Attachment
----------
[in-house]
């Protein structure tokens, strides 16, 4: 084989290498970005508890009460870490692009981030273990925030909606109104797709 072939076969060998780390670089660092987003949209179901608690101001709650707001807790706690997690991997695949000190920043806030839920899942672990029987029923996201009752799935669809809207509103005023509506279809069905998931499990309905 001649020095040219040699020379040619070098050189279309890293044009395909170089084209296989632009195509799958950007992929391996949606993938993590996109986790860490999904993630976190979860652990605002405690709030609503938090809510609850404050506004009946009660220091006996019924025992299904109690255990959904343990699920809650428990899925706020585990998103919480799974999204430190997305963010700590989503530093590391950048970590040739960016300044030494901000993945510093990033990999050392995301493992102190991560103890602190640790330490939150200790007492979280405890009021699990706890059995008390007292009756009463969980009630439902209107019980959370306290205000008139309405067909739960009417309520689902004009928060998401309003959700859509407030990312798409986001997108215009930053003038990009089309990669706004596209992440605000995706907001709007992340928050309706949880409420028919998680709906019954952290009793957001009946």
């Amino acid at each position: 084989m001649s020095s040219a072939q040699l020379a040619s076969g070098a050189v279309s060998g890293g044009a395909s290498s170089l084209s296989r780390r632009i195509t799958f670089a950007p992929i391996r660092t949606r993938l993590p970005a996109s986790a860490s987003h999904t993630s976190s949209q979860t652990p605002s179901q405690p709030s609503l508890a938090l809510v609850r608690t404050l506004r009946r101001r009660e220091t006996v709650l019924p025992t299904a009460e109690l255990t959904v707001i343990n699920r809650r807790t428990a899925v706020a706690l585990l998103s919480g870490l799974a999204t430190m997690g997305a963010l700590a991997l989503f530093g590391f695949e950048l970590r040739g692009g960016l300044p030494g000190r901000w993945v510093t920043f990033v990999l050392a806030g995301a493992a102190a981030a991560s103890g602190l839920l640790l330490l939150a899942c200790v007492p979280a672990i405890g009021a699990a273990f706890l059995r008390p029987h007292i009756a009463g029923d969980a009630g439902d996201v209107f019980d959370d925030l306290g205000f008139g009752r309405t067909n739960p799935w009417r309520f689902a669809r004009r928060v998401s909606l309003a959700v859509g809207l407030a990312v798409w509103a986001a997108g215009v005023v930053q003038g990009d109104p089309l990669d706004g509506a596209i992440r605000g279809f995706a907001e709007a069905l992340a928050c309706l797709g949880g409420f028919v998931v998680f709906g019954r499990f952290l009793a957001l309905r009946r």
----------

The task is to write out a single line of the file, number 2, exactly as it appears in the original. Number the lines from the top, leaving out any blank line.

């Protein structure tokens, strides 16, 4: 084989290498970005508890009460870490692009981030273990925030909606109104797709 072939076969060998780390670089660092987003949209179901608690101001709650707001807790706690997690991997695949000190920043806030839920899942672990029987029923996201009752799935669809809207509103005023509506279809069905998931499990309905 001649020095040219040699020379040619070098050189279309890293044009395909170089084209296989632009195509799958950007992929391996949606993938993590996109986790860490999904993630976190979860652990605002405690709030609503938090809510609850404050506004009946009660220091006996019924025992299904109690255990959904343990699920809650428990899925706020585990998103919480799974999204430190997305963010700590989503530093590391950048970590040739960016300044030494901000993945510093990033990999050392995301493992102190991560103890602190640790330490939150200790007492979280405890009021699990706890059995008390007292009756009463969980009630439902209107019980959370306290205000008139309405067909739960009417309520689902004009928060998401309003959700859509407030990312798409986001997108215009930053003038990009089309990669706004596209992440605000995706907001709007992340928050309706949880409420028919998680709906019954952290009793957001009946």